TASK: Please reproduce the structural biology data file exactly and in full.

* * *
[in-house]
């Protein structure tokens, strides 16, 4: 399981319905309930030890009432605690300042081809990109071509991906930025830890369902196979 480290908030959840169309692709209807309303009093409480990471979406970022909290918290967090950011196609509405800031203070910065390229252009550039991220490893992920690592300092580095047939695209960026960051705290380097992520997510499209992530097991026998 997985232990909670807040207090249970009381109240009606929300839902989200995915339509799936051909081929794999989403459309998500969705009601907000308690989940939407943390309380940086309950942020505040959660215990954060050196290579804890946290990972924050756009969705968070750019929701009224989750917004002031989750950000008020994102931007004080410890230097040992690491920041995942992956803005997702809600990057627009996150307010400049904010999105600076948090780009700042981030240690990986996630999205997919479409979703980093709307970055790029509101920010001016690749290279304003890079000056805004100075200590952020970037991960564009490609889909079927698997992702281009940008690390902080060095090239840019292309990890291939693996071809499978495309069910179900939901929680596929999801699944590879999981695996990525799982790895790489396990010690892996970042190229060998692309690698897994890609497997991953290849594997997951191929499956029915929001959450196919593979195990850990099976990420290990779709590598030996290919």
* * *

[in-house]
């Protein structure tokens, strides 16, 4: 399981319905309930030890009432605690300042081809990109071509991906930025830890369902196979 480290908030959840169309692709209807309303009093409480990471979406970022909290918290967090950011196609509405800031203070910065390229252009550039991220490893992920690592300092580095047939695209960026960051705290380097992520997510499209992530097991026998 997985232990909670807040207090249970009381109240009606929300839902989200995915339509799936051909081929794999989403459309998500969705009601907000308690989940939407943390309380940086309950942020505040959660215990954060050196290579804890946290990972924050756009969705968070750019929701009224989750917004002031989750950000008020994102931007004080410890230097040992690491920041995942992956803005997702809600990057627009996150307010400049904010999105600076948090780009700042981030240690990986996630999205997919479409979703980093709307970055790029509101920010001016690749290279304003890079000056805004100075200590952020970037991960564009490609889909079927698997992702281009940008690390902080060095090239840019292309990890291939693996071809499978495309069910179900939901929680596929999801699944590879999981695996990525799982790895790489396990010690892996970042190229060998692309690698897994890609497997991953290849594997997951191929499956029915929001959450196919593979195990850990099976990420290990779709590598030996290919």